Y Cyfarfod Llawn



In the bilingual version, the left-hand column includes the language used during the meeting. The right-hand column includes a translation of those speeches.

The Senedd met in the Chamber and by video-conference at 13:30 with the Llywydd (Elin Jones) in the Chair.

1. Questions to the Minister for Economy

Good afternoon and welcome to this Plenary session. The first item this afternoon is questions to the Minister for Economy, and the first question is from Heledd Fychan.

Flood Insurance

1. What discussions has the Minister had with the Minister for Climate Change regarding support for businesses in South Wales Central who are unable to obtain or afford insurance due to the ongoing risk of flooding? OQ58874

I have regular meetings with my colleague the Minister for Climate Change. Our funding objectives and strategic priorities to reduce the flood risk to communities and businesses across Wales are set out in our national flood strategy and the programme for government.

Thank you, Minister. This is a specific question in terms of insurance, because, for residential homes, there is an insurance scheme through a levy on insurance companies, namely Flood Re. Such a scheme isn't available for businesses, which means that many have very costly insurance or cannot obtain insurance to safeguard them from flooding. With the climate crisis meaning that floods are increasingly likely, a number of businesses in my region are very concerned and have said clearly that they won't be able to afford to reopen if they experience flooding again in future. So, I just wanted to ask whether there have been any discussions in terms of creating an equivalent scheme to Flood Re for businesses, and, if not, would the Minister commit to looking into such discussions?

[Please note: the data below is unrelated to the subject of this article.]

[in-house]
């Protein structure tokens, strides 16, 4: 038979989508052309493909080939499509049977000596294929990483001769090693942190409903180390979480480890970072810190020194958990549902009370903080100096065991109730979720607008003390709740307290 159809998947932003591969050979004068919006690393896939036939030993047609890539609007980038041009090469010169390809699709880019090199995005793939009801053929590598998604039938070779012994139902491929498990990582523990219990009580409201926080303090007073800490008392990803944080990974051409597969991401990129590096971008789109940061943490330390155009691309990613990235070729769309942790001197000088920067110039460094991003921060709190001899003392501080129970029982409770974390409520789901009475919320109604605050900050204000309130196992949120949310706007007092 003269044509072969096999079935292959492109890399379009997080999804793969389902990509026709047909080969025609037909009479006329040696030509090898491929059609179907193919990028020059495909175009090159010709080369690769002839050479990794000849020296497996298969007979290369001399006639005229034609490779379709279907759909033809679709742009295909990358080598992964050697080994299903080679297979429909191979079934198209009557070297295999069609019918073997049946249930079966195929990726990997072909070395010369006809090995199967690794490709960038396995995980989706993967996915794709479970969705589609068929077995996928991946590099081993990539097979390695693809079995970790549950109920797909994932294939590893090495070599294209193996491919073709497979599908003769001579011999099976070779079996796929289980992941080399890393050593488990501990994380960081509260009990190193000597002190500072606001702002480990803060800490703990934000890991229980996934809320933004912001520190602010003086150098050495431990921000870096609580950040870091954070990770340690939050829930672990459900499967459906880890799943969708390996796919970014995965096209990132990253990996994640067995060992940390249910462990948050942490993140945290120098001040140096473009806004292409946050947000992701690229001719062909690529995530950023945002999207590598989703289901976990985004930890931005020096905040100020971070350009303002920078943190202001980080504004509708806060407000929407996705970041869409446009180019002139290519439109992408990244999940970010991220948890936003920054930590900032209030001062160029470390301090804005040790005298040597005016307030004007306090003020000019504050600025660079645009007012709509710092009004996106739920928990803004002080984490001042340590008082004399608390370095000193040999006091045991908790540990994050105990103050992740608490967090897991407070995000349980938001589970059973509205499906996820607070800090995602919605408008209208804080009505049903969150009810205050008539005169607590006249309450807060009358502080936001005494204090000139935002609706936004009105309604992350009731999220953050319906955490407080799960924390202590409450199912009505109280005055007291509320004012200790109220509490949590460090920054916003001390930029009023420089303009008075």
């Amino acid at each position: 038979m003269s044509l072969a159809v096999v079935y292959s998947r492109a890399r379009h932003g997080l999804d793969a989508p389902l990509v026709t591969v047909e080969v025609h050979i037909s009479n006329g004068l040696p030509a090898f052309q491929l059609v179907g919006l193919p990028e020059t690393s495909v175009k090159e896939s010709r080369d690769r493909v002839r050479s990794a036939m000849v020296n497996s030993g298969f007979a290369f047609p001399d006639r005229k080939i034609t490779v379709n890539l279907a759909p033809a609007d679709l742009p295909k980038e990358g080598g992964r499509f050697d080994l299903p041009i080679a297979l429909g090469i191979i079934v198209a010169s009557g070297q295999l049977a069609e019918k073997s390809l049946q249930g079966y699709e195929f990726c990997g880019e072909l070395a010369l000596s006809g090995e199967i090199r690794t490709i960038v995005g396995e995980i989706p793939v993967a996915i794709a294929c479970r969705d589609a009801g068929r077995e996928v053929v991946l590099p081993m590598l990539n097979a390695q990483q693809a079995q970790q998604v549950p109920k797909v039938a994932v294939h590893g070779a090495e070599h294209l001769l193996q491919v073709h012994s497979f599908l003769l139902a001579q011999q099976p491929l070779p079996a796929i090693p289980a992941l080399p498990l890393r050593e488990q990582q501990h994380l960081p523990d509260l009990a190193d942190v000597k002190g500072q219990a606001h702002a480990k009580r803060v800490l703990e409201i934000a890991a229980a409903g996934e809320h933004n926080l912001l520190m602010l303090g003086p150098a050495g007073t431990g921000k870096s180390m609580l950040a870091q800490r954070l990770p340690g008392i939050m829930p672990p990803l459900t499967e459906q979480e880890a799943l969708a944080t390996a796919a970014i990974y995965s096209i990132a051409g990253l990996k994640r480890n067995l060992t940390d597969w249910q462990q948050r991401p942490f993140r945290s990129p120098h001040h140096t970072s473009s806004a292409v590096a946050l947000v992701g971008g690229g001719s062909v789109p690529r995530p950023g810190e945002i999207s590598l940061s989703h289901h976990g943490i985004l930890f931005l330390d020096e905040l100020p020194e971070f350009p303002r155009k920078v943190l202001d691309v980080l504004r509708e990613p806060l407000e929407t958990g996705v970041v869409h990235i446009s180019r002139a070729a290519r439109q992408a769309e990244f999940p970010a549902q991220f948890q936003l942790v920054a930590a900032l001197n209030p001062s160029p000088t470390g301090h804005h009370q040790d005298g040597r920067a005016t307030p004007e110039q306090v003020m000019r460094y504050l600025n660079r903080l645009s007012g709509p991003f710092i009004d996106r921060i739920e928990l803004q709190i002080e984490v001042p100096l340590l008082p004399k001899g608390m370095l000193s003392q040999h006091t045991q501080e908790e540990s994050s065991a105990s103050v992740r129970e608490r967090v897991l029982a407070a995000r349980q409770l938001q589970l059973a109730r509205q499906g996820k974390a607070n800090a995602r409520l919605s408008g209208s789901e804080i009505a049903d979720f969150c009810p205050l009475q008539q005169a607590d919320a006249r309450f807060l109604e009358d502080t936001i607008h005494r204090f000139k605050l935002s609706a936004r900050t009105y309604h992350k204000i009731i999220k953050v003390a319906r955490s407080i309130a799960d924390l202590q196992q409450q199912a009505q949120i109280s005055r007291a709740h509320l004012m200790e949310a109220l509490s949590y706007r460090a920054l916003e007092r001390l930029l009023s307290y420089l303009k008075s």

I'm happy to have a discussion with my colleague the Minister for Climate Change around insurance for businesses because I understand, too, the Flood Re, developed in association with the Association of British Insurers, covers domestic properties; it doesn't cover businesses. So, I'm more than happy to take up the Member's suggestion, around the conversations that are ongoing and where the prospects are for a scheme to help cover businesses as opposed to households. So, I'll happily take that up myself with the Minister for Climate Change and report back.